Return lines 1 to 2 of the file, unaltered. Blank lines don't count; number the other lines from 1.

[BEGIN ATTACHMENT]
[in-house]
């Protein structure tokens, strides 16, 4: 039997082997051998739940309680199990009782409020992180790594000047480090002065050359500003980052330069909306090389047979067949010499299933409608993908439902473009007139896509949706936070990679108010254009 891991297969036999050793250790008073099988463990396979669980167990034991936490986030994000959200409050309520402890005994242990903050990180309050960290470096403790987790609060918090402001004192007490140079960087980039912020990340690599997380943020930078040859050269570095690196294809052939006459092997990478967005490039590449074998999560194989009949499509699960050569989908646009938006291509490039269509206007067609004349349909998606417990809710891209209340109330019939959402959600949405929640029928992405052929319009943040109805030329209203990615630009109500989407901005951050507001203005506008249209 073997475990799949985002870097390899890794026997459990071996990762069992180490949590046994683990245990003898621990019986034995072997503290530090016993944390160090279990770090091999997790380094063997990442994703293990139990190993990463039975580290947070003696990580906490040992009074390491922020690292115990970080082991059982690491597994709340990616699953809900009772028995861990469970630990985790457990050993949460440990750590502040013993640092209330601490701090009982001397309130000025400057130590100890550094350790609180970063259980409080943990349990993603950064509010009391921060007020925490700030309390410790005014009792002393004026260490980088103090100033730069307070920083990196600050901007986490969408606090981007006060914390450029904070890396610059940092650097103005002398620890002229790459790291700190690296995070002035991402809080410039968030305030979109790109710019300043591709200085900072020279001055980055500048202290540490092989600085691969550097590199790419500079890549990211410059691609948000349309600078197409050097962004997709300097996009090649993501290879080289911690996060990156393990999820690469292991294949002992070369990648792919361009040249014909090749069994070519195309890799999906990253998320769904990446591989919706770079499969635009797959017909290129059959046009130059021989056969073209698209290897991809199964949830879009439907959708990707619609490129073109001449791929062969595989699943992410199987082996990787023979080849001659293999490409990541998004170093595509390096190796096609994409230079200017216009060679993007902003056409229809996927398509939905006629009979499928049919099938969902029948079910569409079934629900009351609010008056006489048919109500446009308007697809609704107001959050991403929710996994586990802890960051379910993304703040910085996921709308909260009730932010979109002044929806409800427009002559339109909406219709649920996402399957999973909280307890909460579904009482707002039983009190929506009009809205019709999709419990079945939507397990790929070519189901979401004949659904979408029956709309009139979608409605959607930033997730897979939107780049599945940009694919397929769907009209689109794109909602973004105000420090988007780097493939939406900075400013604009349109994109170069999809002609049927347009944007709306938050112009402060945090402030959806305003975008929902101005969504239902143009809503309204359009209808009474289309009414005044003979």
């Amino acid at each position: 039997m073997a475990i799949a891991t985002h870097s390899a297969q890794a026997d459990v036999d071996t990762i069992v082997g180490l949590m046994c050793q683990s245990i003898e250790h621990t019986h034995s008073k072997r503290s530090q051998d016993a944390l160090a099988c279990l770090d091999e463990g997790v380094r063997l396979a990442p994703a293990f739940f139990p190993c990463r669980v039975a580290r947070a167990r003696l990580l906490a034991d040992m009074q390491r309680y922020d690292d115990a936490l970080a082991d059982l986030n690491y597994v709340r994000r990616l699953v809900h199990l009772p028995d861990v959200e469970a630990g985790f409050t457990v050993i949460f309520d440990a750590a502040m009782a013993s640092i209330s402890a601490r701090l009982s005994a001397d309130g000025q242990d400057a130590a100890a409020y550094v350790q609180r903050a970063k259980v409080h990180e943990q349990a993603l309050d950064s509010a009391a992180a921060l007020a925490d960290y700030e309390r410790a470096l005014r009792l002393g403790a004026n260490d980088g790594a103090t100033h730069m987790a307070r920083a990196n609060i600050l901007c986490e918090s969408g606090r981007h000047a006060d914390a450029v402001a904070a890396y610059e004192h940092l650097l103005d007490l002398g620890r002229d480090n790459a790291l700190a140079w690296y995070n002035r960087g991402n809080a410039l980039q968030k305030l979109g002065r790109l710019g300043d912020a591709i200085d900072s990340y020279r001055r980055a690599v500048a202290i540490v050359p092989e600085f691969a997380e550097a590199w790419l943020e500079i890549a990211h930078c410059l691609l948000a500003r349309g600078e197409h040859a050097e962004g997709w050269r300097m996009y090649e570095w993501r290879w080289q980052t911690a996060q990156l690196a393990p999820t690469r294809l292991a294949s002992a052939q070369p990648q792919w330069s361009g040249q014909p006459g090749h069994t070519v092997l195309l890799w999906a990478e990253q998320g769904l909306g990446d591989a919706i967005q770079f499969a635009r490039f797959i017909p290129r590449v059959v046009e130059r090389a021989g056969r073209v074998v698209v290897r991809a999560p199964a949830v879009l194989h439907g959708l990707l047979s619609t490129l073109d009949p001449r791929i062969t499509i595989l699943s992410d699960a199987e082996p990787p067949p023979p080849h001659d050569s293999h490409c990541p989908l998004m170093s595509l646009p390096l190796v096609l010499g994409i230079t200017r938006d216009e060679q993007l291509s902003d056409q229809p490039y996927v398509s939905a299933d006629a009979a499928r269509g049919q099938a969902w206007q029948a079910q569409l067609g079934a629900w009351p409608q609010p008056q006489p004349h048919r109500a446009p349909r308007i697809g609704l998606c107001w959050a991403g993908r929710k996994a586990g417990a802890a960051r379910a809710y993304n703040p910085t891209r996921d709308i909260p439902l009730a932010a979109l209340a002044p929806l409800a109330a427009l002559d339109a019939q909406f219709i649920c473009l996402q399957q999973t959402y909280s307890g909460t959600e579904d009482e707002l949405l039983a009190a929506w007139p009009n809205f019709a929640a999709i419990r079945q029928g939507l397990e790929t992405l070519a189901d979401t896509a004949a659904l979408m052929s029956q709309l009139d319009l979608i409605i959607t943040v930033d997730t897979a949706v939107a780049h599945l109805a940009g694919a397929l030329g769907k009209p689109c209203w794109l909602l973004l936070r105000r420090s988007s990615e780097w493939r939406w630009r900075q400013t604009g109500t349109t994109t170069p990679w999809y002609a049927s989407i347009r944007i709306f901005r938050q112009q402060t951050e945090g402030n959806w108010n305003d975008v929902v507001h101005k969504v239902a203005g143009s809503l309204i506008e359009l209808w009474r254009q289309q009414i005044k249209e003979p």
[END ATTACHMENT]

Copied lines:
[in-house]
């Protein structure tokens, strides 16, 4: 039997082997051998739940309680199990009782409020992180790594000047480090002065050359500003980052330069909306090389047979067949010499299933409608993908439902473009007139896509949706936070990679108010254009 891991297969036999050793250790008073099988463990396979669980167990034991936490986030994000959200409050309520402890005994242990903050990180309050960290470096403790987790609060918090402001004192007490140079960087980039912020990340690599997380943020930078040859050269570095690196294809052939006459092997990478967005490039590449074998999560194989009949499509699960050569989908646009938006291509490039269509206007067609004349349909998606417990809710891209209340109330019939959402959600949405929640029928992405052929319009943040109805030329209203990615630009109500989407901005951050507001203005506008249209 073997475990799949985002870097390899890794026997459990071996990762069992180490949590046994683990245990003898621990019986034995072997503290530090016993944390160090279990770090091999997790380094063997990442994703293990139990190993990463039975580290947070003696990580906490040992009074390491922020690292115990970080082991059982690491597994709340990616699953809900009772028995861990469970630990985790457990050993949460440990750590502040013993640092209330601490701090009982001397309130000025400057130590100890550094350790609180970063259980409080943990349990993603950064509010009391921060007020925490700030309390410790005014009792002393004026260490980088103090100033730069307070920083990196600050901007986490969408606090981007006060914390450029904070890396610059940092650097103005002398620890002229790459790291700190690296995070002035991402809080410039968030305030979109790109710019300043591709200085900072020279001055980055500048202290540490092989600085691969550097590199790419500079890549990211410059691609948000349309600078197409050097962004997709300097996009090649993501290879080289911690996060990156393990999820690469292991294949002992070369990648792919361009040249014909090749069994070519195309890799999906990253998320769904990446591989919706770079499969635009797959017909290129059959046009130059021989056969073209698209290897991809199964949830879009439907959708990707619609490129073109001449791929062969595989699943992410199987082996990787023979080849001659293999490409990541998004170093595509390096190796096609994409230079200017216009060679993007902003056409229809996927398509939905006629009979499928049919099938969902029948079910569409079934629900009351609010008056006489048919109500446009308007697809609704107001959050991403929710996994586990802890960051379910993304703040910085996921709308909260009730932010979109002044929806409800427009002559339109909406219709649920996402399957999973909280307890909460579904009482707002039983009190929506009009809205019709999709419990079945939507397990790929070519189901979401004949659904979408029956709309009139979608409605959607930033997730897979939107780049599945940009694919397929769907009209689109794109909602973004105000420090988007780097493939939406900075400013604009349109994109170069999809002609049927347009944007709306938050112009402060945090402030959806305003975008929902101005969504239902143009809503309204359009209808009474289309009414005044003979």